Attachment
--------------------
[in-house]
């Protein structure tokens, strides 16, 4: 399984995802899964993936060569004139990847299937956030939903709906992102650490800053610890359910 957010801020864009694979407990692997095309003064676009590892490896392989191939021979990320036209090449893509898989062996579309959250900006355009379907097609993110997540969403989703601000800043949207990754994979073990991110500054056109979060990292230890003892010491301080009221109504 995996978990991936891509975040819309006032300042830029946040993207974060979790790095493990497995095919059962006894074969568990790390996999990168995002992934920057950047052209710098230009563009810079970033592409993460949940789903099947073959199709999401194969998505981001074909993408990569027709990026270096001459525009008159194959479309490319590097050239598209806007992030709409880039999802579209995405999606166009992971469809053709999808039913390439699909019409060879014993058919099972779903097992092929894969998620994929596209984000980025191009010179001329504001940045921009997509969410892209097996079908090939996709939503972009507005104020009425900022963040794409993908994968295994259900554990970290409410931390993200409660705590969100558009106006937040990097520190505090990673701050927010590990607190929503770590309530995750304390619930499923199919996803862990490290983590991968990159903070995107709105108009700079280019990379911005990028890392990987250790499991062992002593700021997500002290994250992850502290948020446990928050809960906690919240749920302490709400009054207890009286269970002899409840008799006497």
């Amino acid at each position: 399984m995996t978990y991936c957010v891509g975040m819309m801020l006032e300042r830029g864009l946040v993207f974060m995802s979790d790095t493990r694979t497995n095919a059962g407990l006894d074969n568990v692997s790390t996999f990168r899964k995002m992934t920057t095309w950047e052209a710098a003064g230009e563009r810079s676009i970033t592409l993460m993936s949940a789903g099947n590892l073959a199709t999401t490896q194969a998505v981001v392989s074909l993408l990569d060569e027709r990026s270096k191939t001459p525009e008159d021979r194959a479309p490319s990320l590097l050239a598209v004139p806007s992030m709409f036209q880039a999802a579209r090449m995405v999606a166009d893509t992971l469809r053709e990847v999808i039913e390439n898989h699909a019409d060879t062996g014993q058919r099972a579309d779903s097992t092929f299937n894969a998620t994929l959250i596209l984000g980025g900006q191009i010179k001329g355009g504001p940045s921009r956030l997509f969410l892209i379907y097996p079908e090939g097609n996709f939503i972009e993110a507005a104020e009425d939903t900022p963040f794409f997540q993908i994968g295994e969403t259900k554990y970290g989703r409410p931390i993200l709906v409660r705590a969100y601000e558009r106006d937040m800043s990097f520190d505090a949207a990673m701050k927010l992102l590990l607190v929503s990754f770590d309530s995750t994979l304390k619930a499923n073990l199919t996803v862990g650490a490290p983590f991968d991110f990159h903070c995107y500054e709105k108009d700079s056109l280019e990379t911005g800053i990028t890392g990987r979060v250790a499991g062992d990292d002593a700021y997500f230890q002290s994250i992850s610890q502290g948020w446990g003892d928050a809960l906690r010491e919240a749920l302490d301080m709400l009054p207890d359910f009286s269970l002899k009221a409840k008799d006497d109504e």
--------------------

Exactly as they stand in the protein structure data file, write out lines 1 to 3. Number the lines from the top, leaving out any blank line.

[in-house]
């Protein structure tokens, strides 16, 4: 399984995802899964993936060569004139990847299937956030939903709906992102650490800053610890359910 957010801020864009694979407990692997095309003064676009590892490896392989191939021979990320036209090449893509898989062996579309959250900006355009379907097609993110997540969403989703601000800043949207990754994979073990991110500054056109979060990292230890003892010491301080009221109504 995996978990991936891509975040819309006032300042830029946040993207974060979790790095493990497995095919059962006894074969568990790390996999990168995002992934920057950047052209710098230009563009810079970033592409993460949940789903099947073959199709999401194969998505981001074909993408990569027709990026270096001459525009008159194959479309490319590097050239598209806007992030709409880039999802579209995405999606166009992971469809053709999808039913390439699909019409060879014993058919099972779903097992092929894969998620994929596209984000980025191009010179001329504001940045921009997509969410892209097996079908090939996709939503972009507005104020009425900022963040794409993908994968295994259900554990970290409410931390993200409660705590969100558009106006937040990097520190505090990673701050927010590990607190929503770590309530995750304390619930499923199919996803862990490290983590991968990159903070995107709105108009700079280019990379911005990028890392990987250790499991062992002593700021997500002290994250992850502290948020446990928050809960906690919240749920302490709400009054207890009286269970002899409840008799006497």
């Amino acid at each position: 399984m995996t978990y991936c957010v891509g975040m819309m801020l006032e300042r830029g864009l946040v993207f974060m995802s979790d790095t493990r694979t497995n095919a059962g407990l006894d074969n568990v692997s790390t996999f990168r899964k995002m992934t920057t095309w950047e052209a710098a003064g230009e563009r810079s676009i970033t592409l993460m993936s949940a789903g099947n590892l073959a199709t999401t490896q194969a998505v981001v392989s074909l993408l990569d060569e027709r990026s270096k191939t001459p525009e008159d021979r194959a479309p490319s990320l590097l050239a598209v004139p806007s992030m709409f036209q880039a999802a579209r090449m995405v999606a166009d893509t992971l469809r053709e990847v999808i039913e390439n898989h699909a019409d060879t062996g014993q058919r099972a579309d779903s097992t092929f299937n894969a998620t994929l959250i596209l984000g980025g900006q191009i010179k001329g355009g504001p940045s921009r956030l997509f969410l892209i379907y097996p079908e090939g097609n996709f939503i972009e993110a507005a104020e009425d939903t900022p963040f794409f997540q993908i994968g295994e969403t259900k554990y970290g989703r409410p931390i993200l709906v409660r705590a969100y601000e558009r106006d937040m800043s990097f520190d505090a949207a990673m701050k927010l992102l590990l607190v929503s990754f770590d309530s995750t994979l304390k619930a499923n073990l199919t996803v862990g650490a490290p983590f991968d991110f990159h903070c995107y500054e709105k108009d700079s056109l280019e990379t911005g800053i990028t890392g990987r979060v250790a499991g062992d990292d002593a700021y997500f230890q002290s994250i992850s610890q502290g948020w446990g003892d928050a809960l906690r010491e919240a749920l302490d301080m709400l009054p207890d359910f009286s269970l002899k009221a409840k008799d006497d109504e």